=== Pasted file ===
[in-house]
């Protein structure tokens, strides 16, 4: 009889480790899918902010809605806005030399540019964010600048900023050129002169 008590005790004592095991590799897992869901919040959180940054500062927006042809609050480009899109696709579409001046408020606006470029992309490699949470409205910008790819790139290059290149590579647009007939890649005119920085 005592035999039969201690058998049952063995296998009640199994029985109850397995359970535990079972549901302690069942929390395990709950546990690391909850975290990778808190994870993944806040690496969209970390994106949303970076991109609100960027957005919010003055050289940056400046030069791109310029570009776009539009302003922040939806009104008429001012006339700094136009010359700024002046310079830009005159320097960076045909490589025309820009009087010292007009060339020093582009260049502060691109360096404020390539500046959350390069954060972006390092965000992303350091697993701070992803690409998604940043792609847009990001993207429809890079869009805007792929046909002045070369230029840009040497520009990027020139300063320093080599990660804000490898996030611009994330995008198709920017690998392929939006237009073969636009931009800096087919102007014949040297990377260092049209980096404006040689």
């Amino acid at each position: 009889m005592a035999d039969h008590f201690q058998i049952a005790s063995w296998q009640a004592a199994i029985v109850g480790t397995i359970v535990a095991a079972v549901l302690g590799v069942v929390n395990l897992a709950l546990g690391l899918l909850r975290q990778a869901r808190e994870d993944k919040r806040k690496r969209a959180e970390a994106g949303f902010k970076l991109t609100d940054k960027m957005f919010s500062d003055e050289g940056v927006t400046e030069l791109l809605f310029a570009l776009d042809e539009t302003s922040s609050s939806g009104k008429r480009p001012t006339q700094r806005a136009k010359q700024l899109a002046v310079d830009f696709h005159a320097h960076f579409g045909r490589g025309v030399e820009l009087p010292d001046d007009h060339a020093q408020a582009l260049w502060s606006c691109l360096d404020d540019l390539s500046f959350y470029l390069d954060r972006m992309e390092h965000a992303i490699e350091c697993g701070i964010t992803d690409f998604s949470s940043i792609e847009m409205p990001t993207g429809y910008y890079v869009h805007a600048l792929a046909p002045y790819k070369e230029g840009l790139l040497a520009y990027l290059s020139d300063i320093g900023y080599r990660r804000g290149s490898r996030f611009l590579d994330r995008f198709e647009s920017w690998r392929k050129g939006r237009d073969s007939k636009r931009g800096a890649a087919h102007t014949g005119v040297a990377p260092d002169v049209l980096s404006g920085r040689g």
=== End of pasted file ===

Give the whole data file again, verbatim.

[in-house]
């Protein structure tokens, strides 16, 4: 009889480790899918902010809605806005030399540019964010600048900023050129002169 008590005790004592095991590799897992869901919040959180940054500062927006042809609050480009899109696709579409001046408020606006470029992309490699949470409205910008790819790139290059290149590579647009007939890649005119920085 005592035999039969201690058998049952063995296998009640199994029985109850397995359970535990079972549901302690069942929390395990709950546990690391909850975290990778808190994870993944806040690496969209970390994106949303970076991109609100960027957005919010003055050289940056400046030069791109310029570009776009539009302003922040939806009104008429001012006339700094136009010359700024002046310079830009005159320097960076045909490589025309820009009087010292007009060339020093582009260049502060691109360096404020390539500046959350390069954060972006390092965000992303350091697993701070992803690409998604940043792609847009990001993207429809890079869009805007792929046909002045070369230029840009040497520009990027020139300063320093080599990660804000490898996030611009994330995008198709920017690998392929939006237009073969636009931009800096087919102007014949040297990377260092049209980096404006040689």
């Amino acid at each position: 009889m005592a035999d039969h008590f201690q058998i049952a005790s063995w296998q009640a004592a199994i029985v109850g480790t397995i359970v535990a095991a079972v549901l302690g590799v069942v929390n395990l897992a709950l546990g690391l899918l909850r975290q990778a869901r808190e994870d993944k919040r806040k690496r969209a959180e970390a994106g949303f902010k970076l991109t609100d940054k960027m957005f919010s500062d003055e050289g940056v927006t400046e030069l791109l809605f310029a570009l776009d042809e539009t302003s922040s609050s939806g009104k008429r480009p001012t006339q700094r806005a136009k010359q700024l899109a002046v310079d830009f696709h005159a320097h960076f579409g045909r490589g025309v030399e820009l009087p010292d001046d007009h060339a020093q408020a582009l260049w502060s606006c691109l360096d404020d540019l390539s500046f959350y470029l390069d954060r972006m992309e390092h965000a992303i490699e350091c697993g701070i964010t992803d690409f998604s949470s940043i792609e847009m409205p990001t993207g429809y910008y890079v869009h805007a600048l792929a046909p002045y790819k070369e230029g840009l790139l040497a520009y990027l290059s020139d300063i320093g900023y080599r990660r804000g290149s490898r996030f611009l590579d994330r995008f198709e647009s920017w690998r392929k050129g939006r237009d073969s007939k636009r931009g800096a890649a087919h102007t014949g005119v040297a990377p260092d002169v049209l980096s404006g920085r040689g």